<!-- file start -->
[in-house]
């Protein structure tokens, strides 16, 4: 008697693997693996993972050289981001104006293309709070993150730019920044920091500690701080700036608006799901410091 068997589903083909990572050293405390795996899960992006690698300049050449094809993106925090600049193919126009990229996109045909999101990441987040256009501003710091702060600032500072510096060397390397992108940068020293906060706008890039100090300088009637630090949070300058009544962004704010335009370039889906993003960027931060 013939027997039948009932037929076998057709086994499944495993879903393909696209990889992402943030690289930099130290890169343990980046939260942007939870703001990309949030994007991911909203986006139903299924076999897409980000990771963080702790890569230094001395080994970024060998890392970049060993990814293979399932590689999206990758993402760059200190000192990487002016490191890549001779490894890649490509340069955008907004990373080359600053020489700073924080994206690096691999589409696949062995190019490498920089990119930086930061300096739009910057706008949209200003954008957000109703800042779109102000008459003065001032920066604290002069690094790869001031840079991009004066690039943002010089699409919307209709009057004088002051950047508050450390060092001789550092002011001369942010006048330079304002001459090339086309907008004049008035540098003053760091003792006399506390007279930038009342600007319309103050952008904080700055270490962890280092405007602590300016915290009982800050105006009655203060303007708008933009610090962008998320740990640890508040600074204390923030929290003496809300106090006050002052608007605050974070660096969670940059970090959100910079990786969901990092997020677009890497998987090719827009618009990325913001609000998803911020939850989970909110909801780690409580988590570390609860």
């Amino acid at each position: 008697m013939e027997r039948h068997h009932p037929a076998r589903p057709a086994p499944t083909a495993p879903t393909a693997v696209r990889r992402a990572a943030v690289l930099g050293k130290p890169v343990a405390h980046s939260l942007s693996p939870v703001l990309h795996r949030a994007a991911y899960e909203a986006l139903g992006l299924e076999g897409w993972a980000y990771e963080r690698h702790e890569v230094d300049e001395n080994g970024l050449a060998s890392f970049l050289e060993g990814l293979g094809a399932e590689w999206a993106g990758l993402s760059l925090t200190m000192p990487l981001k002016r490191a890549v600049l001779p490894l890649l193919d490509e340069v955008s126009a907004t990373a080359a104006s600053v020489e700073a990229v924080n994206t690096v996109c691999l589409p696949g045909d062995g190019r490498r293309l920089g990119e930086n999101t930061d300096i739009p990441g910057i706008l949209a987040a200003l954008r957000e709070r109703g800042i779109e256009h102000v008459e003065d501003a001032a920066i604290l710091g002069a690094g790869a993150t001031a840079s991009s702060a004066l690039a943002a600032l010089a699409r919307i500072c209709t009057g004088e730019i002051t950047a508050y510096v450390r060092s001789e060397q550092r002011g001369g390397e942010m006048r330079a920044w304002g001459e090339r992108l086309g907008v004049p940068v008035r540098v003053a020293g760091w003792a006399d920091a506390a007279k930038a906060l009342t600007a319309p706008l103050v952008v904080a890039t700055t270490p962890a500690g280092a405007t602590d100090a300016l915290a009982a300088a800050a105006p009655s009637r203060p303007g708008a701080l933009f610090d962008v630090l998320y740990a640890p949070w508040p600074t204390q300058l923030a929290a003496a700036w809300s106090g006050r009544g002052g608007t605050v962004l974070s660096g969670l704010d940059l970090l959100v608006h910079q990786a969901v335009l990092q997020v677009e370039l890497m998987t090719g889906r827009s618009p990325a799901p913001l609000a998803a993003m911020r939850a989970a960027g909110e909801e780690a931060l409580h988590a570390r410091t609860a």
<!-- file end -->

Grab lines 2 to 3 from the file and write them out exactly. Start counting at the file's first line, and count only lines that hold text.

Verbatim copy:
């Protein structure tokens, strides 16, 4: 008697693997693996993972050289981001104006293309709070993150730019920044920091500690701080700036608006799901410091 068997589903083909990572050293405390795996899960992006690698300049050449094809993106925090600049193919126009990229996109045909999101990441987040256009501003710091702060600032500072510096060397390397992108940068020293906060706008890039100090300088009637630090949070300058009544962004704010335009370039889906993003960027931060 013939027997039948009932037929076998057709086994499944495993879903393909696209990889992402943030690289930099130290890169343990980046939260942007939870703001990309949030994007991911909203986006139903299924076999897409980000990771963080702790890569230094001395080994970024060998890392970049060993990814293979399932590689999206990758993402760059200190000192990487002016490191890549001779490894890649490509340069955008907004990373080359600053020489700073924080994206690096691999589409696949062995190019490498920089990119930086930061300096739009910057706008949209200003954008957000109703800042779109102000008459003065001032920066604290002069690094790869001031840079991009004066690039943002010089699409919307209709009057004088002051950047508050450390060092001789550092002011001369942010006048330079304002001459090339086309907008004049008035540098003053760091003792006399506390007279930038009342600007319309103050952008904080700055270490962890280092405007602590300016915290009982800050105006009655203060303007708008933009610090962008998320740990640890508040600074204390923030929290003496809300106090006050002052608007605050974070660096969670940059970090959100910079990786969901990092997020677009890497998987090719827009618009990325913001609000998803911020939850989970909110909801780690409580988590570390609860």
């Amino acid at each position: 008697m013939e027997r039948h068997h009932p037929a076998r589903p057709a086994p499944t083909a495993p879903t393909a693997v696209r990889r992402a990572a943030v690289l930099g050293k130290p890169v343990a405390h980046s939260l942007s693996p939870v703001l990309h795996r949030a994007a991911y899960e909203a986006l139903g992006l299924e076999g897409w993972a980000y990771e963080r690698h702790e890569v230094d300049e001395n080994g970024l050449a060998s890392f970049l050289e060993g990814l293979g094809a399932e590689w999206a993106g990758l993402s760059l925090t200190m000192p990487l981001k002016r490191a890549v600049l001779p490894l890649l193919d490509e340069v955008s126009a907004t990373a080359a104006s600053v020489e700073a990229v924080n994206t690096v996109c691999l589409p696949g045909d062995g190019r490498r293309l920089g990119e930086n999101t930061d300096i739009p990441g910057i706008l949209a987040a200003l954008r957000e709070r109703g800042i779109e256009h102000v008459e003065d501003a001032a920066i604290l710091g002069a690094g790869a993150t001031a840079s991009s702060a004066l690039a943002a600032l010089a699409r919307i500072c209709t009057g004088e730019i002051t950047a508050y510096v450390r060092s001789e060397q550092r002011g001369g390397e942010m006048r330079a920044w304002g001459e090339r992108l086309g907008v004049p940068v008035r540098v003053a020293g760091w003792a006399d920091a506390a007279k930038a906060l009342t600007a319309p706008l103050v952008v904080a890039t700055t270490p962890a500690g280092a405007t602590d100090a300016l915290a009982a300088a800050a105006p009655s009637r203060p303007g708008a701080l933009f610090d962008v630090l998320y740990a640890p949070w508040p600074t204390q300058l923030a929290a003496a700036w809300s106090g006050r009544g002052g608007t605050v962004l974070s660096g969670l704010d940059l970090l959100v608006h910079q990786a969901v335009l990092q997020v677009e370039l890497m998987t090719g889906r827009s618009p990325a799901p913001l609000a998803a993003m911020r939850a989970a960027g909110e909801e780690a931060l409580h988590a570390r410091t609860a």